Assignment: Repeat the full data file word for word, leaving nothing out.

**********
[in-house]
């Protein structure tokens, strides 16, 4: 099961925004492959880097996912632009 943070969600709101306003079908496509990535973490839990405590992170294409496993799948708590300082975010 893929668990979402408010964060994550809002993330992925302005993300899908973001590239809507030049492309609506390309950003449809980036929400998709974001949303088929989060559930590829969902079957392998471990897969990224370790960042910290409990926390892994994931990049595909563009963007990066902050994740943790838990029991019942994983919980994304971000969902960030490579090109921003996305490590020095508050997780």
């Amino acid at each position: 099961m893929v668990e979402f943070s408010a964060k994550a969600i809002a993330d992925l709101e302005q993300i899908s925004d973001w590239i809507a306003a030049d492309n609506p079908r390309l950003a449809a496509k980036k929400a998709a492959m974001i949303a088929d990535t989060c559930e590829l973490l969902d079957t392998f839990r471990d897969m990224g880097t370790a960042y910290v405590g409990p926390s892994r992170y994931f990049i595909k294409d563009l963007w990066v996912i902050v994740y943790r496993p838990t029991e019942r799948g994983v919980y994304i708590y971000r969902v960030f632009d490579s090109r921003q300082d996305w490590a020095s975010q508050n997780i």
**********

[in-house]
């Protein structure tokens, strides 16, 4: 099961925004492959880097996912632009 943070969600709101306003079908496509990535973490839990405590992170294409496993799948708590300082975010 893929668990979402408010964060994550809002993330992925302005993300899908973001590239809507030049492309609506390309950003449809980036929400998709974001949303088929989060559930590829969902079957392998471990897969990224370790960042910290409990926390892994994931990049595909563009963007990066902050994740943790838990029991019942994983919980994304971000969902960030490579090109921003996305490590020095508050997780």
């Amino acid at each position: 099961m893929v668990e979402f943070s408010a964060k994550a969600i809002a993330d992925l709101e302005q993300i899908s925004d973001w590239i809507a306003a030049d492309n609506p079908r390309l950003a449809a496509k980036k929400a998709a492959m974001i949303a088929d990535t989060c559930e590829l973490l969902d079957t392998f839990r471990d897969m990224g880097t370790a960042y910290v405590g409990p926390s892994r992170y994931f990049i595909k294409d563009l963007w990066v996912i902050v994740y943790r496993p838990t029991e019942r799948g994983v919980y994304i708590y971000r969902v960030f632009d490579s090109r921003q300082d996305w490590a020095s975010q508050n997780i």